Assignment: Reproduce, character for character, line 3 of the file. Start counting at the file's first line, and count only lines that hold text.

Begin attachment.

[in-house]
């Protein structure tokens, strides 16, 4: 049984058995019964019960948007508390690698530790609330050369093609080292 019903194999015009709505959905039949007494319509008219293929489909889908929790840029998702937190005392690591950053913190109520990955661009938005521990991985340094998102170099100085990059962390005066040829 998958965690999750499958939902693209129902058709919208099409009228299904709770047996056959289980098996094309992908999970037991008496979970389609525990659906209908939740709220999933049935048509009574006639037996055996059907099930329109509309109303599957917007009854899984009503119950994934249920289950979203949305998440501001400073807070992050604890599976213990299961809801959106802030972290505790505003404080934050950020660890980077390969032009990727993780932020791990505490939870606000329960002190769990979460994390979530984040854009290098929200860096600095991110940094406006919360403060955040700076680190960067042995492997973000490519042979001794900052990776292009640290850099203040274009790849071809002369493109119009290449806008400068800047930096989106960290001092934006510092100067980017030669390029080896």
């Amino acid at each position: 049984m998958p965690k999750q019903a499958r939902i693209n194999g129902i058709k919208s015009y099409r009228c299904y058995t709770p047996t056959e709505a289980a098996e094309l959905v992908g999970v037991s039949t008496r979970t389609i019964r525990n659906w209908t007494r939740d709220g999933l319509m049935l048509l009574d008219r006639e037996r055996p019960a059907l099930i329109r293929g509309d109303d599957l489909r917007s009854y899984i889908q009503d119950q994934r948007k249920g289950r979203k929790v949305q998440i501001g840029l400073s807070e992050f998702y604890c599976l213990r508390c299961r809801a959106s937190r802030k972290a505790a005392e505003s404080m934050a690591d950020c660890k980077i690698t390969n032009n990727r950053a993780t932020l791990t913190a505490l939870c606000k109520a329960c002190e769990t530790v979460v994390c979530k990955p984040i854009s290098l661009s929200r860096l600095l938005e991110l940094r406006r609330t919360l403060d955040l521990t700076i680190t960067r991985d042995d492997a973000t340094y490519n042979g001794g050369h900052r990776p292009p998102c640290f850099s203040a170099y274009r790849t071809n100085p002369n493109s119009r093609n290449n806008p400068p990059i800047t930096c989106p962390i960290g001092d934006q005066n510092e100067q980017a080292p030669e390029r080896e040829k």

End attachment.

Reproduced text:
């Amino acid at each position: 049984m998958p965690k999750q019903a499958r939902i693209n194999g129902i058709k919208s015009y099409r009228c299904y058995t709770p047996t056959e709505a289980a098996e094309l959905v992908g999970v037991s039949t008496r979970t389609i019964r525990n659906w209908t007494r939740d709220g999933l319509m049935l048509l009574d008219r006639e037996r055996p019960a059907l099930i329109r293929g509309d109303d599957l489909r917007s009854y899984i889908q009503d119950q994934r948007k249920g289950r979203k929790v949305q998440i501001g840029l400073s807070e992050f998702y604890c599976l213990r508390c299961r809801a959106s937190r802030k972290a505790a005392e505003s404080m934050a690591d950020c660890k980077i690698t390969n032009n990727r950053a993780t932020l791990t913190a505490l939870c606000k109520a329960c002190e769990t530790v979460v994390c979530k990955p984040i854009s290098l661009s929200r860096l600095l938005e991110l940094r406006r609330t919360l403060d955040l521990t700076i680190t960067r991985d042995d492997a973000t340094y490519n042979g001794g050369h900052r990776p292009p998102c640290f850099s203040a170099y274009r790849t071809n100085p002369n493109s119009r093609n290449n806008p400068p990059i800047t930096c989106p962390i960290g001092d934006q005066n510092e100067q980017a080292p030669e390029r080896e040829k």